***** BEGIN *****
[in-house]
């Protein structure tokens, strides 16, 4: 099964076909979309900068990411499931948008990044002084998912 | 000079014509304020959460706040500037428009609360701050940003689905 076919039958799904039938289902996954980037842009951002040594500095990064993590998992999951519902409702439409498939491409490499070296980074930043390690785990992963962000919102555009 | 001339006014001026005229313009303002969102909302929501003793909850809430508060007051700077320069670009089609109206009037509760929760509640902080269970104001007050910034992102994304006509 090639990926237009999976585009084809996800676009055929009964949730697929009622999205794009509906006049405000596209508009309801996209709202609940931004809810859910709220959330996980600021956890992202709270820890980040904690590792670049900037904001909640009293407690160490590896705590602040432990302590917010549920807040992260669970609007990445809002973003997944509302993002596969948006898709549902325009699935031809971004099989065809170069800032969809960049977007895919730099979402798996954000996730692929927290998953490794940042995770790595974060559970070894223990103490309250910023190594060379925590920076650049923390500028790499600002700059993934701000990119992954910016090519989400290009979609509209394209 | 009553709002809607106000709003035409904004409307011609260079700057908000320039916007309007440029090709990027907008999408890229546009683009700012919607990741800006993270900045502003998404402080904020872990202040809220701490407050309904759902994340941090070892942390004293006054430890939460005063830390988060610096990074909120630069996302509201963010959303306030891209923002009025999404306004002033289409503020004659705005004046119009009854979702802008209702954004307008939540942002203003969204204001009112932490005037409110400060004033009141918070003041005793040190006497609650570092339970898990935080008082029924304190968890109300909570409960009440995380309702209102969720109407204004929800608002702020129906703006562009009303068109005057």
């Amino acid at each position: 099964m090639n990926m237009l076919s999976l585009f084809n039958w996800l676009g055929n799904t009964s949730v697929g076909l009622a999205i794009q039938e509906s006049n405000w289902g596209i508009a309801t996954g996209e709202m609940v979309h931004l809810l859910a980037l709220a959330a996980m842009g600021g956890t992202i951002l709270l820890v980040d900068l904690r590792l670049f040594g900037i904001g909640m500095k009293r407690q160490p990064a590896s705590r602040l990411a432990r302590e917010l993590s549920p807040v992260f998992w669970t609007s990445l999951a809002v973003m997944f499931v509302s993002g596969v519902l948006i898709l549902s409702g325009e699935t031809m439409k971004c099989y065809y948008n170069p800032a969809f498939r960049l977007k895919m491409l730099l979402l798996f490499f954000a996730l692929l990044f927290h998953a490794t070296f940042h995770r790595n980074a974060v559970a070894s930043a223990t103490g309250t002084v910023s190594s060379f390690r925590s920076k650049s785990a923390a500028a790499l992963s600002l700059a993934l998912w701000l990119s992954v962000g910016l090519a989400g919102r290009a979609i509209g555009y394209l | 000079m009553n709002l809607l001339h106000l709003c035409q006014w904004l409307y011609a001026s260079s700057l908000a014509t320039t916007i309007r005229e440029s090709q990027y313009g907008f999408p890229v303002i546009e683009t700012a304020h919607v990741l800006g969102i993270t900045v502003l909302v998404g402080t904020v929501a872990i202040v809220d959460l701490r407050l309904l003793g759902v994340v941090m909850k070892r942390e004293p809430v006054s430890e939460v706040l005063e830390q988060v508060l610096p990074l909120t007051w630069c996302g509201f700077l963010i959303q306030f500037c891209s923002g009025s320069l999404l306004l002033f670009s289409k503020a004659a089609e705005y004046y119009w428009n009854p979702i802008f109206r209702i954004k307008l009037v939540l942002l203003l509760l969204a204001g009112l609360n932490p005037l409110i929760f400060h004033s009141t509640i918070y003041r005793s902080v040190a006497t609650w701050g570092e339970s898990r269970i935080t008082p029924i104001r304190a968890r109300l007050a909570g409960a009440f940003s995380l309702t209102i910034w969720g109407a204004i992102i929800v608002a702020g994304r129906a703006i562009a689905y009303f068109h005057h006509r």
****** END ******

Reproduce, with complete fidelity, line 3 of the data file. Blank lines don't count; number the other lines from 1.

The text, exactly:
């Amino acid at each position: 099964m090639n990926m237009l076919s999976l585009f084809n039958w996800l676009g055929n799904t009964s949730v697929g076909l009622a999205i794009q039938e509906s006049n405000w289902g596209i508009a309801t996954g996209e709202m609940v979309h931004l809810l859910a980037l709220a959330a996980m842009g600021g956890t992202i951002l709270l820890v980040d900068l904690r590792l670049f040594g900037i904001g909640m500095k009293r407690q160490p990064a590896s705590r602040l990411a432990r302590e917010l993590s549920p807040v992260f998992w669970t609007s990445l999951a809002v973003m997944f499931v509302s993002g596969v519902l948006i898709l549902s409702g325009e699935t031809m439409k971004c099989y065809y948008n170069p800032a969809f498939r960049l977007k895919m491409l730099l979402l798996f490499f954000a996730l692929l990044f927290h998953a490794t070296f940042h995770r790595n980074a974060v559970a070894s930043a223990t103490g309250t002084v910023s190594s060379f390690r925590s920076k650049s785990a923390a500028a790499l992963s600002l700059a993934l998912w701000l990119s992954v962000g910016l090519a989400g919102r290009a979609i509209g555009y394209l | 000079m009553n709002l809607l001339h106000l709003c035409q006014w904004l409307y011609a001026s260079s700057l908000a014509t320039t916007i309007r005229e440029s090709q990027y313009g907008f999408p890229v303002i546009e683009t700012a304020h919607v990741l800006g969102i993270t900045v502003l909302v998404g402080t904020v929501a872990i202040v809220d959460l701490r407050l309904l003793g759902v994340v941090m909850k070892r942390e004293p809430v006054s430890e939460v706040l005063e830390q988060v508060l610096p990074l909120t007051w630069c996302g509201f700077l963010i959303q306030f500037c891209s923002g009025s320069l999404l306004l002033f670009s289409k503020a004659a089609e705005y004046y119009w428009n009854p979702i802008f109206r209702i954004k307008l009037v939540l942002l203003l509760l969204a204001g009112l609360n932490p005037l409110i929760f400060h004033s009141t509640i918070y003041r005793s902080v040190a006497t609650w701050g570092e339970s898990r269970i935080t008082p029924i104001r304190a968890r109300l007050a909570g409960a009440f940003s995380l309702t209102i910034w969720g109407a204004i992102i929800v608002a702020g994304r129906a703006i562009a689905y009303f068109h005057h006509r």